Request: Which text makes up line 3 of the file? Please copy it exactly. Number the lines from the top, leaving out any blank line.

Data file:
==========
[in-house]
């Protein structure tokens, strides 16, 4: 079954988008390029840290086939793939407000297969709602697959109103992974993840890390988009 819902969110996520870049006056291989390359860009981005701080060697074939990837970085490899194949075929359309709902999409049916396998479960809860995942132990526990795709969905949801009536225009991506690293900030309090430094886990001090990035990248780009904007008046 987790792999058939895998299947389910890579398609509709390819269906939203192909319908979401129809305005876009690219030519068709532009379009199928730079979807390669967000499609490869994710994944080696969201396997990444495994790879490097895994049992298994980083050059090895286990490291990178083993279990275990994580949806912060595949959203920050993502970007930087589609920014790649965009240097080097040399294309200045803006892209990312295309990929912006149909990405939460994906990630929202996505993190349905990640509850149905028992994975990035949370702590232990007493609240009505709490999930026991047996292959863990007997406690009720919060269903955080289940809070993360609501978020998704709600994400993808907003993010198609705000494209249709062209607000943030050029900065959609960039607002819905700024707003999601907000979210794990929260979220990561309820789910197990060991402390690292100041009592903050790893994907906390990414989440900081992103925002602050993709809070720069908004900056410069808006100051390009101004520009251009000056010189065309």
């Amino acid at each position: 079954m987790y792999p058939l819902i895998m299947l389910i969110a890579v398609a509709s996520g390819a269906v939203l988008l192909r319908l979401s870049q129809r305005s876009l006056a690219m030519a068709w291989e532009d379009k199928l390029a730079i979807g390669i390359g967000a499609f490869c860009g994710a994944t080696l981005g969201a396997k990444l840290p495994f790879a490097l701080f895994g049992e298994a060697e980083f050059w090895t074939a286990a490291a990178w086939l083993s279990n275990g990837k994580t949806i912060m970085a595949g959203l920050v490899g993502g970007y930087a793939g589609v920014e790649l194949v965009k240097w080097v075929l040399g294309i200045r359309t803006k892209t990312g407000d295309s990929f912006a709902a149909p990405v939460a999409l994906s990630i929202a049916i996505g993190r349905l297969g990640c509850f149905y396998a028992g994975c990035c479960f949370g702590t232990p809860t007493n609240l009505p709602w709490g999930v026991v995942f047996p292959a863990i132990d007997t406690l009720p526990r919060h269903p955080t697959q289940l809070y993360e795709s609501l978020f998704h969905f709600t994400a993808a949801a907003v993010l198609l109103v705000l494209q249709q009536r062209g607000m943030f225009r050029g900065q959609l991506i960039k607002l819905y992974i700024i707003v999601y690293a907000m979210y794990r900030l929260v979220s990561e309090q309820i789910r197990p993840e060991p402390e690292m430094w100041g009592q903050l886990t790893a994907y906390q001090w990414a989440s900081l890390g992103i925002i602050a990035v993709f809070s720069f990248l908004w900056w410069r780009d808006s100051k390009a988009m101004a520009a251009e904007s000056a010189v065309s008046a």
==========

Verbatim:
């Amino acid at each position: 079954m987790y792999p058939l819902i895998m299947l389910i969110a890579v398609a509709s996520g390819a269906v939203l988008l192909r319908l979401s870049q129809r305005s876009l006056a690219m030519a068709w291989e532009d379009k199928l390029a730079i979807g390669i390359g967000a499609f490869c860009g994710a994944t080696l981005g969201a396997k990444l840290p495994f790879a490097l701080f895994g049992e298994a060697e980083f050059w090895t074939a286990a490291a990178w086939l083993s279990n275990g990837k994580t949806i912060m970085a595949g959203l920050v490899g993502g970007y930087a793939g589609v920014e790649l194949v965009k240097w080097v075929l040399g294309i200045r359309t803006k892209t990312g407000d295309s990929f912006a709902a149909p990405v939460a999409l994906s990630i929202a049916i996505g993190r349905l297969g990640c509850f149905y396998a028992g994975c990035c479960f949370g702590t232990p809860t007493n609240l009505p709602w709490g999930v026991v995942f047996p292959a863990i132990d007997t406690l009720p526990r919060h269903p955080t697959q289940l809070y993360e795709s609501l978020f998704h969905f709600t994400a993808a949801a907003v993010l198609l109103v705000l494209q249709q009536r062209g607000m943030f225009r050029g900065q959609l991506i960039k607002l819905y992974i700024i707003v999601y690293a907000m979210y794990r900030l929260v979220s990561e309090q309820i789910r197990p993840e060991p402390e690292m430094w100041g009592q903050l886990t790893a994907y906390q001090w990414a989440s900081l890390g992103i925002i602050a990035v993709f809070s720069f990248l908004w900056w410069r780009d808006s100051k390009a988009m101004a520009a251009e904007s000056a010189v065309s008046a």